IMO the 40-30-30 ratio is a good starting point, not the optimum. In the second PM I really hash this out... basically if one leans out on the base Zone using the 40-30-30 ratio one will then need to increase fat blocks between 2 and 5x to support activity level. This leaves the ratio at the 5x level at something like 15-25-60. That is obviously a huge difference between the baseline and athletes zone...and it tells me there is not an optimum fuel mixture other than what your individual needs are both with regards to genetics and performance needs. What the Zone does (in both base and AZ versions) is provide adequate protein and fats while heading towards an optimized carb intake. I think the carb intake can be further tweaked to match activity by putting most of the carbs in a post workout meal...but that is being covered in this months PM. So bottom line is the Zone is just "good", not magic.
Back to the question of the fate of dietary fat. Our body is in a constant state of flux. Tissue is rebuilt and turned over and dietary fat is used to build cell membranes and hormones...and it is utilized for energy. In general the body will preferentially utilize whatever fuel is most available. If we eat mainly carbs we will burn mainly carbs. Same story for fat. There are also hormonal consequences of what fuel is predominating in our diet. Too many carbs obviously pose a problem. Too much fat can also...but it's tougher to over do fat in the absence of carbs.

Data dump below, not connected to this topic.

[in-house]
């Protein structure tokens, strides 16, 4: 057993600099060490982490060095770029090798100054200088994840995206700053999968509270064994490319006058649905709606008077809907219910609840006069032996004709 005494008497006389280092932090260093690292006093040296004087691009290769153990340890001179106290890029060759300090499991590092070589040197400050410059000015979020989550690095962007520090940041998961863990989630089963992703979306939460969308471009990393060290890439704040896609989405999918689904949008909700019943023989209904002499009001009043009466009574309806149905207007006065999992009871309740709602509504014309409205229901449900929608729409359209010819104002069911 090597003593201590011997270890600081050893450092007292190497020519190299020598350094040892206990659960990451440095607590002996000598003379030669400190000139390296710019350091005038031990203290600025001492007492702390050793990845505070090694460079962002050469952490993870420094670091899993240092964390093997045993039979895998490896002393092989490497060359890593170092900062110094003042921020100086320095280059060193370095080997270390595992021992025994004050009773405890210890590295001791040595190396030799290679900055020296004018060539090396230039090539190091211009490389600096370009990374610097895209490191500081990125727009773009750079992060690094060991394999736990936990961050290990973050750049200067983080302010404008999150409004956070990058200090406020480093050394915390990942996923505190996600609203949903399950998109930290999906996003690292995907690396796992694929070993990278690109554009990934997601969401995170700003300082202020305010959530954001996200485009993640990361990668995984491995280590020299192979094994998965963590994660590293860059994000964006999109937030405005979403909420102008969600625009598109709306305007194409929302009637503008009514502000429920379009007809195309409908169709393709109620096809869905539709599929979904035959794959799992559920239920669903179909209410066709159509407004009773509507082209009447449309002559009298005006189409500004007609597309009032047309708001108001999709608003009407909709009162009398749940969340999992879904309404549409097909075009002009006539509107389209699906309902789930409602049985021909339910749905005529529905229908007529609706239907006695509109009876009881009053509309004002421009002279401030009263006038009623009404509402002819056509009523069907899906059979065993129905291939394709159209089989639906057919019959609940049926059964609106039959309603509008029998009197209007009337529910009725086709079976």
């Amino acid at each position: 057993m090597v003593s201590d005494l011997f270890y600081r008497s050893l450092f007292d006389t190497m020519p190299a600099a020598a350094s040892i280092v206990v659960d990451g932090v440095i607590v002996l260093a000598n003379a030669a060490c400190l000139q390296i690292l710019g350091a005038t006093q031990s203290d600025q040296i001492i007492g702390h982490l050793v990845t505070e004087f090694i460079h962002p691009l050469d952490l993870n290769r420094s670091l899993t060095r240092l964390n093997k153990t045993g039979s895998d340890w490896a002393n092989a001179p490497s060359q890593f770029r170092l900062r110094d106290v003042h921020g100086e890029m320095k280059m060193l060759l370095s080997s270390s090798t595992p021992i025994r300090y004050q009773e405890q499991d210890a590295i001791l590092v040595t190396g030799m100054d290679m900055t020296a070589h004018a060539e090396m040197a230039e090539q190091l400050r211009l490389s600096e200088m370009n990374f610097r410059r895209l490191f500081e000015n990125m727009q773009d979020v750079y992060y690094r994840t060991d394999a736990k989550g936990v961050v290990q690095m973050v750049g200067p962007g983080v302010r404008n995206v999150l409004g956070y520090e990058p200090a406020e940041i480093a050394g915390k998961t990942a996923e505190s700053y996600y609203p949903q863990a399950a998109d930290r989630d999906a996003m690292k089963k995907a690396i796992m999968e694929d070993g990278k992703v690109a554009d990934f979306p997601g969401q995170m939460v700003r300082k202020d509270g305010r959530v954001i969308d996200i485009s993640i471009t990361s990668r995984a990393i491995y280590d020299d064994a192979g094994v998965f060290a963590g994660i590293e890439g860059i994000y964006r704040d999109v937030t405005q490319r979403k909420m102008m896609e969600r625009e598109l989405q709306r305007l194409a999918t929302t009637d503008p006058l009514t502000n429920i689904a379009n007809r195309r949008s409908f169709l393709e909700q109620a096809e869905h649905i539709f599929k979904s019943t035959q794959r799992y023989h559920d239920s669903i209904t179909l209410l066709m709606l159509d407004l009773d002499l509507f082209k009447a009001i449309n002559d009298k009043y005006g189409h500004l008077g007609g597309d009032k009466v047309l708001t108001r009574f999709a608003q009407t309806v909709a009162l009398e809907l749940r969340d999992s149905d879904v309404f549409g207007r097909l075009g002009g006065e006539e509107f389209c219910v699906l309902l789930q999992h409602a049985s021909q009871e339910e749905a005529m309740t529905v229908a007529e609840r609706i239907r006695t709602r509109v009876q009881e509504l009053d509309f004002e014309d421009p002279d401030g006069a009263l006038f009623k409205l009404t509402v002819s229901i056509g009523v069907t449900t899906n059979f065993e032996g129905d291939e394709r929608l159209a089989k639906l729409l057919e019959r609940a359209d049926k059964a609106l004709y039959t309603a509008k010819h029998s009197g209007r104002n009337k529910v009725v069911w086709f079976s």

This paper from Nutrition and Metabolism talks about ketogenic diets and performance. The take home points are:
1-It takes time to adapt to a high fat diet.
2-Once adaptation has occurred performance is just as good as a high carb diet except for sprint activities.
3-This makes sense as fats can fuel brief explosive efforts an long slow efforts...but we need glycogen for thing like 400 and 800m runs and CF style metcons.
Here is that paper:
Let me know if this clears things up or makes it muddier!